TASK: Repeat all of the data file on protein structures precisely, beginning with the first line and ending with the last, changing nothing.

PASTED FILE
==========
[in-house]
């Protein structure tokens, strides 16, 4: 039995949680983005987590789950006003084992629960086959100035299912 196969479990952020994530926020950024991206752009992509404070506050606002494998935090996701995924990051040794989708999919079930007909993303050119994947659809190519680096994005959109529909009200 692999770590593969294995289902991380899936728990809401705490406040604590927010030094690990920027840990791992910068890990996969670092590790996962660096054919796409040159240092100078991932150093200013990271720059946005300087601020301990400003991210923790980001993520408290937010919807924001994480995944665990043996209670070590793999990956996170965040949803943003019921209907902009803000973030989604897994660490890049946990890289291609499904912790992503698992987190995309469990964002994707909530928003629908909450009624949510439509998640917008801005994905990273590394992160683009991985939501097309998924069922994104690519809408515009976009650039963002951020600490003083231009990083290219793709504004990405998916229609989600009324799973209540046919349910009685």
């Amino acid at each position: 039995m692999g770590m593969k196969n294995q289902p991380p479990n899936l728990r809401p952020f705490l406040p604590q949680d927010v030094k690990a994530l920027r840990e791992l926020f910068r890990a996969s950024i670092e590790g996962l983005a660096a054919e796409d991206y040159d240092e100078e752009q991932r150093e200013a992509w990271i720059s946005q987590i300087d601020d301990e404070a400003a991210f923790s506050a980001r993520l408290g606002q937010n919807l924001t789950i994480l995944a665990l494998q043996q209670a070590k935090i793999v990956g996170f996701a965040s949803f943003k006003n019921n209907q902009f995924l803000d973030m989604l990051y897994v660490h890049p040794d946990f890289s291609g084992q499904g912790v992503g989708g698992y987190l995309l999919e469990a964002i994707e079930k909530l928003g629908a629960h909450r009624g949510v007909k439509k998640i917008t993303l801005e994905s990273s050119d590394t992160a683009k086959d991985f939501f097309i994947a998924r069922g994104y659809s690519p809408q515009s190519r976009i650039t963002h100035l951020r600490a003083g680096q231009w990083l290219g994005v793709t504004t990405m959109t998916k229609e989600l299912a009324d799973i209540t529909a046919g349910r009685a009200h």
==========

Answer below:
[in-house]
């Protein structure tokens, strides 16, 4: 039995949680983005987590789950006003084992629960086959100035299912 196969479990952020994530926020950024991206752009992509404070506050606002494998935090996701995924990051040794989708999919079930007909993303050119994947659809190519680096994005959109529909009200 692999770590593969294995289902991380899936728990809401705490406040604590927010030094690990920027840990791992910068890990996969670092590790996962660096054919796409040159240092100078991932150093200013990271720059946005300087601020301990400003991210923790980001993520408290937010919807924001994480995944665990043996209670070590793999990956996170965040949803943003019921209907902009803000973030989604897994660490890049946990890289291609499904912790992503698992987190995309469990964002994707909530928003629908909450009624949510439509998640917008801005994905990273590394992160683009991985939501097309998924069922994104690519809408515009976009650039963002951020600490003083231009990083290219793709504004990405998916229609989600009324799973209540046919349910009685």
């Amino acid at each position: 039995m692999g770590m593969k196969n294995q289902p991380p479990n899936l728990r809401p952020f705490l406040p604590q949680d927010v030094k690990a994530l920027r840990e791992l926020f910068r890990a996969s950024i670092e590790g996962l983005a660096a054919e796409d991206y040159d240092e100078e752009q991932r150093e200013a992509w990271i720059s946005q987590i300087d601020d301990e404070a400003a991210f923790s506050a980001r993520l408290g606002q937010n919807l924001t789950i994480l995944a665990l494998q043996q209670a070590k935090i793999v990956g996170f996701a965040s949803f943003k006003n019921n209907q902009f995924l803000d973030m989604l990051y897994v660490h890049p040794d946990f890289s291609g084992q499904g912790v992503g989708g698992y987190l995309l999919e469990a964002i994707e079930k909530l928003g629908a629960h909450r009624g949510v007909k439509k998640i917008t993303l801005e994905s990273s050119d590394t992160a683009k086959d991985f939501f097309i994947a998924r069922g994104y659809s690519p809408q515009s190519r976009i650039t963002h100035l951020r600490a003083g680096q231009w990083l290219g994005v793709t504004t990405m959109t998916k229609e989600l299912a009324d799973i209540t529909a046919g349910r009685a009200h």